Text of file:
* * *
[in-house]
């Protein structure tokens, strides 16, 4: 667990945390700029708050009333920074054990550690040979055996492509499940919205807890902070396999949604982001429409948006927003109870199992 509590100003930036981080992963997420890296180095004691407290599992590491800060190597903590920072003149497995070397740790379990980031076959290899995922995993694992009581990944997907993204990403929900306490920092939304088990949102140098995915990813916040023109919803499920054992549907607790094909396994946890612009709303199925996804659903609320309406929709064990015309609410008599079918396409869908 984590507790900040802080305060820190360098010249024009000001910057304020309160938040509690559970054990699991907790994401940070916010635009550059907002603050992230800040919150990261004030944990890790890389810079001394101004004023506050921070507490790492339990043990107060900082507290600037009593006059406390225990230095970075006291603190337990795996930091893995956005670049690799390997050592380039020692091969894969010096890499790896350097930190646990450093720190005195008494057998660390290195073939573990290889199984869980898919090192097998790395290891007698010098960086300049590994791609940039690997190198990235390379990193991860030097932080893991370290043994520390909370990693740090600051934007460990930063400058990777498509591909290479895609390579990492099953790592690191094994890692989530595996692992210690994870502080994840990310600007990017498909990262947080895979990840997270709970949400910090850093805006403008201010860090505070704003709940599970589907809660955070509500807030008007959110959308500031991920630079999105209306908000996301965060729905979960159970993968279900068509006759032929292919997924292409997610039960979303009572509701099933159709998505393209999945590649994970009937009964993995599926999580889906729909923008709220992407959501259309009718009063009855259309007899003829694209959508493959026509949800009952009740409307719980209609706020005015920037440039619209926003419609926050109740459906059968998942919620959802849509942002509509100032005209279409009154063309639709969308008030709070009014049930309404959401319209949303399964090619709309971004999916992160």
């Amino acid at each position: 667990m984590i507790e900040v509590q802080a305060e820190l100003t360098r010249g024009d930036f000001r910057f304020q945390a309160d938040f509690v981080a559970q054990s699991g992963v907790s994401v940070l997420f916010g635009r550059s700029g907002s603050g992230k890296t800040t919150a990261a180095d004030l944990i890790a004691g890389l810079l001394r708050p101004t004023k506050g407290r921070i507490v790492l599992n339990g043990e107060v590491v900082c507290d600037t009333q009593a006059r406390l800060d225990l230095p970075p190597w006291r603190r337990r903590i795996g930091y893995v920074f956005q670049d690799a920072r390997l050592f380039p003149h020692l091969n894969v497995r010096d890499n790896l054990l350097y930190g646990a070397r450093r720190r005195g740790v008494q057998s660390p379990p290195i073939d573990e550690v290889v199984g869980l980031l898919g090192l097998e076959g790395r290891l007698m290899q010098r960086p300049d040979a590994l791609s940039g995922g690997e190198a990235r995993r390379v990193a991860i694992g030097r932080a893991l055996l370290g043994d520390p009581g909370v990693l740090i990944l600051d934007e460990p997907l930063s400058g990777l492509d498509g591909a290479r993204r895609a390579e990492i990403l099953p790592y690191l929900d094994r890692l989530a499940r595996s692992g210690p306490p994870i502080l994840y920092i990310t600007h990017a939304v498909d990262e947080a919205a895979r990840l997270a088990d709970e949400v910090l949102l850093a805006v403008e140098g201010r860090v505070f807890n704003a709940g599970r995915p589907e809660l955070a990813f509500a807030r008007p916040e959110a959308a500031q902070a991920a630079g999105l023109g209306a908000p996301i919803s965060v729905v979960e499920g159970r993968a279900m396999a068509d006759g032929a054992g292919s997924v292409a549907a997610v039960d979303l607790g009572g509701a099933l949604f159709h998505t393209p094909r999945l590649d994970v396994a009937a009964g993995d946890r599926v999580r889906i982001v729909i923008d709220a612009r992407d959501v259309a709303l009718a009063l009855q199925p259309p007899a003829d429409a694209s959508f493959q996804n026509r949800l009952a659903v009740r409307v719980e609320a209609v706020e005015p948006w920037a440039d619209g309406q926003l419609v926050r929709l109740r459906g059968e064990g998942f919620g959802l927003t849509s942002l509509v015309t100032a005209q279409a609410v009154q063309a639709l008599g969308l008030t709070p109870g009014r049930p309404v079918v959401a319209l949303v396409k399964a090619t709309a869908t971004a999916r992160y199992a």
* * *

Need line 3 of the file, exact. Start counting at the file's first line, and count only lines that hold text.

């Amino acid at each position: 667990m984590i507790e900040v509590q802080a305060e820190l100003t360098r010249g024009d930036f000001r910057f304020q945390a309160d938040f509690v981080a559970q054990s699991g992963v907790s994401v940070l997420f916010g635009r550059s700029g907002s603050g992230k890296t800040t919150a990261a180095d004030l944990i890790a004691g890389l810079l001394r708050p101004t004023k506050g407290r921070i507490v790492l599992n339990g043990e107060v590491v900082c507290d600037t009333q009593a006059r406390l800060d225990l230095p970075p190597w006291r603190r337990r903590i795996g930091y893995v920074f956005q670049d690799a920072r390997l050592f380039p003149h020692l091969n894969v497995r010096d890499n790896l054990l350097y930190g646990a070397r450093r720190r005195g740790v008494q057998s660390p379990p290195i073939d573990e550690v290889v199984g869980l980031l898919g090192l097998e076959g790395r290891l007698m290899q010098r960086p300049d040979a590994l791609s940039g995922g690997e190198a990235r995993r390379v990193a991860i694992g030097r932080a893991l055996l370290g043994d520390p009581g909370v990693l740090i990944l600051d934007e460990p997907l930063s400058g990777l492509d498509g591909a290479r993204r895609a390579e990492i990403l099953p790592y690191l929900d094994r890692l989530a499940r595996s692992g210690p306490p994870i502080l994840y920092i990310t600007h990017a939304v498909d990262e947080a919205a895979r990840l997270a088990d709970e949400v910090l949102l850093a805006v403008e140098g201010r860090v505070f807890n704003a709940g599970r995915p589907e809660l955070a990813f509500a807030r008007p916040e959110a959308a500031q902070a991920a630079g999105l023109g209306a908000p996301i919803s965060v729905v979960e499920g159970r993968a279900m396999a068509d006759g032929a054992g292919s997924v292409a549907a997610v039960d979303l607790g009572g509701a099933l949604f159709h998505t393209p094909r999945l590649d994970v396994a009937a009964g993995d946890r599926v999580r889906i982001v729909i923008d709220a612009r992407d959501v259309a709303l009718a009063l009855q199925p259309p007899a003829d429409a694209s959508f493959q996804n026509r949800l009952a659903v009740r409307v719980e609320a209609v706020e005015p948006w920037a440039d619209g309406q926003l419609v926050r929709l109740r459906g059968e064990g998942f919620g959802l927003t849509s942002l509509v015309t100032a005209q279409a609410v009154q063309a639709l008599g969308l008030t709070p109870g009014r049930p309404v079918v959401a319209l949303v396409k399964a090619t709309a869908t971004a999916r992160y199992a």